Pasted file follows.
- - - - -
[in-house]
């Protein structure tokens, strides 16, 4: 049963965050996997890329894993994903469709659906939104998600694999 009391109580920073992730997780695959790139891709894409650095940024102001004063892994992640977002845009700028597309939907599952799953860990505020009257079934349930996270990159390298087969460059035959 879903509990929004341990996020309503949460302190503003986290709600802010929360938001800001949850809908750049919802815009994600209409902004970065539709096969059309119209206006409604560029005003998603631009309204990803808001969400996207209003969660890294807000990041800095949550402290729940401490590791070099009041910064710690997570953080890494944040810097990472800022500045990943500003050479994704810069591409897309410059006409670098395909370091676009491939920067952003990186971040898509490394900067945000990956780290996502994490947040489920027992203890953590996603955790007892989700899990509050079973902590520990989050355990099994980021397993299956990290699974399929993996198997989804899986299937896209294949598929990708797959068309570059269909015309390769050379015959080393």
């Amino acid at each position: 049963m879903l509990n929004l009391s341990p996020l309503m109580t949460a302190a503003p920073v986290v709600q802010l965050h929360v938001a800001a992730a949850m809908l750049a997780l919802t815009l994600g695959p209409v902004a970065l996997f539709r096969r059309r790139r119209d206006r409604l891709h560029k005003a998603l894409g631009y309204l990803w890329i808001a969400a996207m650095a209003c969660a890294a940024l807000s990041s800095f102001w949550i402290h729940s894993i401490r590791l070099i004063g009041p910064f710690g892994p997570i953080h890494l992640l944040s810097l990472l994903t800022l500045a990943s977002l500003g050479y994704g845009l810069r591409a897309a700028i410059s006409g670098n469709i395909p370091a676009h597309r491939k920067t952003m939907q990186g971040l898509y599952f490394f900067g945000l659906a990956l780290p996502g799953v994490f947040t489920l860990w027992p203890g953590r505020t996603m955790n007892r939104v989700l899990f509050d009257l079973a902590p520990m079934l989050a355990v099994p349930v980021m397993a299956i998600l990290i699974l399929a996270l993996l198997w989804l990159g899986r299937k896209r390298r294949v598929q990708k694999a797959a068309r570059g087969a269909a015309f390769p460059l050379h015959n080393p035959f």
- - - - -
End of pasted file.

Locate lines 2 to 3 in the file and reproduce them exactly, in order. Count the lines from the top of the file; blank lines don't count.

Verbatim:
């Protein structure tokens, strides 16, 4: 049963965050996997890329894993994903469709659906939104998600694999 009391109580920073992730997780695959790139891709894409650095940024102001004063892994992640977002845009700028597309939907599952799953860990505020009257079934349930996270990159390298087969460059035959 879903509990929004341990996020309503949460302190503003986290709600802010929360938001800001949850809908750049919802815009994600209409902004970065539709096969059309119209206006409604560029005003998603631009309204990803808001969400996207209003969660890294807000990041800095949550402290729940401490590791070099009041910064710690997570953080890494944040810097990472800022500045990943500003050479994704810069591409897309410059006409670098395909370091676009491939920067952003990186971040898509490394900067945000990956780290996502994490947040489920027992203890953590996603955790007892989700899990509050079973902590520990989050355990099994980021397993299956990290699974399929993996198997989804899986299937896209294949598929990708797959068309570059269909015309390769050379015959080393």
């Amino acid at each position: 049963m879903l509990n929004l009391s341990p996020l309503m109580t949460a302190a503003p920073v986290v709600q802010l965050h929360v938001a800001a992730a949850m809908l750049a997780l919802t815009l994600g695959p209409v902004a970065l996997f539709r096969r059309r790139r119209d206006r409604l891709h560029k005003a998603l894409g631009y309204l990803w890329i808001a969400a996207m650095a209003c969660a890294a940024l807000s990041s800095f102001w949550i402290h729940s894993i401490r590791l070099i004063g009041p910064f710690g892994p997570i953080h890494l992640l944040s810097l990472l994903t800022l500045a990943s977002l500003g050479y994704g845009l810069r591409a897309a700028i410059s006409g670098n469709i395909p370091a676009h597309r491939k920067t952003m939907q990186g971040l898509y599952f490394f900067g945000l659906a990956l780290p996502g799953v994490f947040t489920l860990w027992p203890g953590r505020t996603m955790n007892r939104v989700l899990f509050d009257l079973a902590p520990m079934l989050a355990v099994p349930v980021m397993a299956i998600l990290i699974l399929a996270l993996l198997w989804l990159g899986r299937k896209r390298r294949v598929q990708k694999a797959a068309r570059g087969a269909a015309f390769p460059l050379h015959n080393p035959f």